- Jump feet back into plank position
- Jump feet forward.
- Return to standing.
To administer the fitness test, Dluginksi says that her grandfather took five different heart rate measurements before and after four burpees were performed and came up with an equation that accurately assessed the heart’s efficiency at pumping blood — a good measure of overall fitness.
Nowadays we know the burpee as a six-count bodyweight movement — that is, a single exercise that requires the athlete to move through six different positions as quickly as possible. Though movement standards vary from gym to gym and trainer to trainer, the burpee most of us know and love (to hate) is most commonly performed like this:
- Bend over or squat down and place both hands on the floor in front of you, just outside of your feet.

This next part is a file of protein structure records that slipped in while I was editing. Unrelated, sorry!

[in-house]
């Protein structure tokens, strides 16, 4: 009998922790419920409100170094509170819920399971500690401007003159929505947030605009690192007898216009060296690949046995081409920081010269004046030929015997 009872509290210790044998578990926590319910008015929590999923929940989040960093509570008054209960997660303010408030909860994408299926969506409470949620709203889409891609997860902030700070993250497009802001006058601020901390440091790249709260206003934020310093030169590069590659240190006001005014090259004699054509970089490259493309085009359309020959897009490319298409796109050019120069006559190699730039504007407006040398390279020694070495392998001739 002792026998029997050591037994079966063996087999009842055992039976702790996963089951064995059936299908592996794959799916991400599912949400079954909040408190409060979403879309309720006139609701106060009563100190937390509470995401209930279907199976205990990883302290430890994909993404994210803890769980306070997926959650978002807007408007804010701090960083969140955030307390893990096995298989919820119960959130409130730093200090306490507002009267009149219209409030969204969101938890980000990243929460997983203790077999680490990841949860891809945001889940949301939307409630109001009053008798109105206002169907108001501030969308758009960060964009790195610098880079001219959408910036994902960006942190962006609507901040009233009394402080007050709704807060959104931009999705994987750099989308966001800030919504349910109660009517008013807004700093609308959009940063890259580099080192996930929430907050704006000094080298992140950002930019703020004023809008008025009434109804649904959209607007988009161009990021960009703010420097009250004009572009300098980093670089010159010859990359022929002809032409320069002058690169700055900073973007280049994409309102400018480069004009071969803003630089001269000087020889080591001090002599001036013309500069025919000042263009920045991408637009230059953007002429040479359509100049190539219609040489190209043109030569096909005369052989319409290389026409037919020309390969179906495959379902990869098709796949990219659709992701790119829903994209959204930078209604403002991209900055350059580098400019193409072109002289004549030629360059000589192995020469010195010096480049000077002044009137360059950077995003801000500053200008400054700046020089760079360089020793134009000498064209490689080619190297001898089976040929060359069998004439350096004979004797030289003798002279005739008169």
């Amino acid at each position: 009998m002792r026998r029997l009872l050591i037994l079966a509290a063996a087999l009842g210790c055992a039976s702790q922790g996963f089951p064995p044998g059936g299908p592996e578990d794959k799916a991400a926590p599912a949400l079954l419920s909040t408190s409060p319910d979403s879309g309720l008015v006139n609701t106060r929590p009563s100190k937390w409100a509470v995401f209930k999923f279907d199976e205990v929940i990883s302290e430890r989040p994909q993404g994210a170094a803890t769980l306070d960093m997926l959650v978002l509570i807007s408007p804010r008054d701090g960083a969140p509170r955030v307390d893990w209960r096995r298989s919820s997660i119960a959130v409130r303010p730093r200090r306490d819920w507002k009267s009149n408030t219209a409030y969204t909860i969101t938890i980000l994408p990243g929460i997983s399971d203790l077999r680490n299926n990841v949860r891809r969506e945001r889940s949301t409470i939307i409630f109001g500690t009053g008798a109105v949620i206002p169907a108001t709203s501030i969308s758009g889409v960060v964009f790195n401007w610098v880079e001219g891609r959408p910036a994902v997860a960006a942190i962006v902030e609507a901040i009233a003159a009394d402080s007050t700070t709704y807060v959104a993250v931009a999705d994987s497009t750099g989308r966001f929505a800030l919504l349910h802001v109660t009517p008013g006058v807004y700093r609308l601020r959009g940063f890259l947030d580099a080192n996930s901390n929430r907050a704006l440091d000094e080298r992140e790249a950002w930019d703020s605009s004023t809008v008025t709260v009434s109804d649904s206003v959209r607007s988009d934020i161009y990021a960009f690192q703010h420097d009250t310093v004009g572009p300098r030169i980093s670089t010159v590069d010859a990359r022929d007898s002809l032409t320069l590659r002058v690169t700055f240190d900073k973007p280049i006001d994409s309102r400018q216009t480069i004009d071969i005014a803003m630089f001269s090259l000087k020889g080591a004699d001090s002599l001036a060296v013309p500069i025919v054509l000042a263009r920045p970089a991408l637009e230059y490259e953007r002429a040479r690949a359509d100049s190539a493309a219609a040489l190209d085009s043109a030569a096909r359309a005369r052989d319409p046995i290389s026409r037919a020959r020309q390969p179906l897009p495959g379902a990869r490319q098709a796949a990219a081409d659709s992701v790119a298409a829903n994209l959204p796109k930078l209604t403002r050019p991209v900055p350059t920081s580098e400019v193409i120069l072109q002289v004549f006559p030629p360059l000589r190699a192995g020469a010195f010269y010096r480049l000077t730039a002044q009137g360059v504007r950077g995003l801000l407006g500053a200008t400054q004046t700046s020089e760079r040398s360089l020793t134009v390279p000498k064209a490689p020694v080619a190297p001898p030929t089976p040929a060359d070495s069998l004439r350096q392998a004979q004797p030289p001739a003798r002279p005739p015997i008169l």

- Jump both feet back into plank position.
- Drop to a push-up—your chest should touch the floor.
- Push or snake up to return to plank position.
- Jump feet back in toward hands.
- Explosively jump up into the air, reaching arms straight overhead.
When you consider that burpees are often done in high-rep sets (say, seven minutes of burpees or a 100-burpee workout), you can imagine how quickly the misery accumulates. After all, a single burpee demands that your entire body work to perform six bodyweight movements in a row (including three separate jumps) that take you from vertical to horizontal, back to vertical again. The fact that the burpee is used as a punishment — as in Spartan Races, which require participants to do 30 in a row if they fail to take on or best an obstacle, or at CrossFit gyms that assess a burpee penalty for arriving late to class — tells you pretty much everything you need to know about this killer movement as we now know it. Three separate jumps and a push-up (or some variation of it): It puts the hurt on you, and it does it good and fast.